If the motor carrier ask me to submit to a reasonable suspicion drug test can I refuse when the supervisor asking can not articulate the reason for suspicion and did not make the observations that he only received a phone call to test six hours into a shift and said personally he sees no indication of impairment

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  • Sunday, 18 November 2018 17:10 posted by John Comment Link

    I refused a reasonable suspicion drug test and quit my job because I felt i was being harassed or discriminated against due to a past pending accusation,after another driver reported a smell coming from the truck “also what truck was not specified as rather the one i was driving at the time or one from two days prior being was my first shift back after being off two days” six hours into the shift the night shift supervisor recorded a call to find me and fallow me and make an excuse for me to return to the yard as he did do this we had multiple interactions and conversations outside the truck but nothing about suspicion i was allowed to drive the truck back after returning to the yard and feeling im being watched and harassed and becoming angry I confronted the supervisor about being watched and followed he then told me about receiving the call 4 hours earlier and i was to be tested for reasonable suspicion of drug use when i ask about specifics he could not answer stating he did not make the observations after i ask about his observations he started he sees no indication or reasonable suspension to test at all that its not up to him that it was already set in motion and i had to test feeling im a victim and being harassed I quit my job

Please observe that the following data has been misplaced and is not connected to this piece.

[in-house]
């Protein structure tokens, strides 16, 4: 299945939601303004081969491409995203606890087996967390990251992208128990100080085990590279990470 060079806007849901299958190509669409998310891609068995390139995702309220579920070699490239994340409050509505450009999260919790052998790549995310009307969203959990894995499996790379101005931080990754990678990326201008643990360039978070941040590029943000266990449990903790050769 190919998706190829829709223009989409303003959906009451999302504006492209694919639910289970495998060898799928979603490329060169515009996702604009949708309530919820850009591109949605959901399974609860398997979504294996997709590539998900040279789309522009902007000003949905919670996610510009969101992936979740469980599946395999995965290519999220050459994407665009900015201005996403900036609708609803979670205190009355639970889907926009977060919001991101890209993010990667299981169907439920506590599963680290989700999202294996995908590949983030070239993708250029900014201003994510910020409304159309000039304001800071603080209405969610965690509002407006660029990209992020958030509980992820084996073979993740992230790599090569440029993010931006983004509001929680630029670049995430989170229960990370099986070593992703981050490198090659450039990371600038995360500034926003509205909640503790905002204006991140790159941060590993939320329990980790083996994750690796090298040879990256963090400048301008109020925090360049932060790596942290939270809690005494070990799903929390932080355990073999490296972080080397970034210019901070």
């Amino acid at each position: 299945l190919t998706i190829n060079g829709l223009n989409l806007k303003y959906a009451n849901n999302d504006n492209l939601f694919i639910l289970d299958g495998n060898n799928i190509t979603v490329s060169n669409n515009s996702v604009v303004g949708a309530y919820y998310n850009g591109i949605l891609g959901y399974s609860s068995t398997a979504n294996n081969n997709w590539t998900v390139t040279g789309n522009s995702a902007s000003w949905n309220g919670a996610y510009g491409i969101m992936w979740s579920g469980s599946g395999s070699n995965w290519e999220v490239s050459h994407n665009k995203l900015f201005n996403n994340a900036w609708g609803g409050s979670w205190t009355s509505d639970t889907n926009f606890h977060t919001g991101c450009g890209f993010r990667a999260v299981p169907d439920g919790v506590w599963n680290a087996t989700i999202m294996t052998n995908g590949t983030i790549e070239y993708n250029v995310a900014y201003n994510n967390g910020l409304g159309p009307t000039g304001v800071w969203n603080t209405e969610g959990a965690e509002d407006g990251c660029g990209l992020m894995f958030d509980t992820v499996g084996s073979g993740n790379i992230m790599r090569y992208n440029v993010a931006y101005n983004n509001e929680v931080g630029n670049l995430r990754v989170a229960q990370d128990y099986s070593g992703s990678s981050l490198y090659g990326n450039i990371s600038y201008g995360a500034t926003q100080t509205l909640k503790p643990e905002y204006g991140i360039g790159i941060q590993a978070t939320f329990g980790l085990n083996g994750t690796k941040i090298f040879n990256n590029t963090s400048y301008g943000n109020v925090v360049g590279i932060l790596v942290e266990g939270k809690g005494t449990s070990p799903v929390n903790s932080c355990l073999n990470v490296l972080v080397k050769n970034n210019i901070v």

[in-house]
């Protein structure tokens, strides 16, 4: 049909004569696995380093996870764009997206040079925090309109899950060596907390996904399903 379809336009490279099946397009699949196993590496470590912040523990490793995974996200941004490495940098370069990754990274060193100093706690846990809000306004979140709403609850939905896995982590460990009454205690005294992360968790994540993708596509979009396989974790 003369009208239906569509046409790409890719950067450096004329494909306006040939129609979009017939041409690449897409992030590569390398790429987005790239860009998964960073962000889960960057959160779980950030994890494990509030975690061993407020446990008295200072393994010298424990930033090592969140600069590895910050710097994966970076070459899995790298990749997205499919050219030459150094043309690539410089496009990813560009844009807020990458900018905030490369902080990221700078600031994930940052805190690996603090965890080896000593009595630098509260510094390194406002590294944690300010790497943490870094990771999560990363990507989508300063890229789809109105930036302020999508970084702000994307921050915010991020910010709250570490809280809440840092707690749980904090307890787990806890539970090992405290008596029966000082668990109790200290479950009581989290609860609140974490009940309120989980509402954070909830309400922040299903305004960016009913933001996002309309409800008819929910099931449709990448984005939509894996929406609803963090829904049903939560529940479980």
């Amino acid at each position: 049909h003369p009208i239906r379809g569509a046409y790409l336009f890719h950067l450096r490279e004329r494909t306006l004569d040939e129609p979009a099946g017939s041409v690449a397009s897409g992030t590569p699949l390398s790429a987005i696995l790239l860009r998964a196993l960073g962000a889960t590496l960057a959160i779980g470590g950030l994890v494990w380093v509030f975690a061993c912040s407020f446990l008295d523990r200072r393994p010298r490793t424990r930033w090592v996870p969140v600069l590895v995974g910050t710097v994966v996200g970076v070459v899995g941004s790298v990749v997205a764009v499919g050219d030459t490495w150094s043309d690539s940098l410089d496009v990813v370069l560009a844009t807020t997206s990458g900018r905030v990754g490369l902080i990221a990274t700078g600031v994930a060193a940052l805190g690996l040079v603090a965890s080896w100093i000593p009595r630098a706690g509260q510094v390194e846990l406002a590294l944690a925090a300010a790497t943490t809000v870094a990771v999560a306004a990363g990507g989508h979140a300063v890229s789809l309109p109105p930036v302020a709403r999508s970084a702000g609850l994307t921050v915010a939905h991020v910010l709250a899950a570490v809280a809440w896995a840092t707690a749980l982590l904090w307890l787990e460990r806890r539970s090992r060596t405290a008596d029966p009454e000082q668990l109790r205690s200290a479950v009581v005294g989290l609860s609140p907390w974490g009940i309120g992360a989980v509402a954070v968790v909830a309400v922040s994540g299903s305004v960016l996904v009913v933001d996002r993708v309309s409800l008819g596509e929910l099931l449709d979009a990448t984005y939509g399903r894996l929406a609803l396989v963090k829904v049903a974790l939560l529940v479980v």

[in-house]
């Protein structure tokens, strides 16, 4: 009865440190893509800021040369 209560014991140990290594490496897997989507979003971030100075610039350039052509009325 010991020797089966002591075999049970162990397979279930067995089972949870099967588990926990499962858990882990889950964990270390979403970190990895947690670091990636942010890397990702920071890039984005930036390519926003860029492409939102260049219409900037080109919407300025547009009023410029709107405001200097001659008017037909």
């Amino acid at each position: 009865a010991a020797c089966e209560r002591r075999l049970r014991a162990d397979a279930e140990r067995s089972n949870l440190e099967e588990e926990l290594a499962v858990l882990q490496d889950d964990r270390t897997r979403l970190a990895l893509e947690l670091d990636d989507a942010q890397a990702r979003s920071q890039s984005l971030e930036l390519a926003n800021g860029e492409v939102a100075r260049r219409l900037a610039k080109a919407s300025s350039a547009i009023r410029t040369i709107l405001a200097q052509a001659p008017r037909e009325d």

Will this follow me as a refusal what rights do i have far as my reputation
    Also the following day i was told the decision to test was due to another driver reporting a smell no direct observations of any kind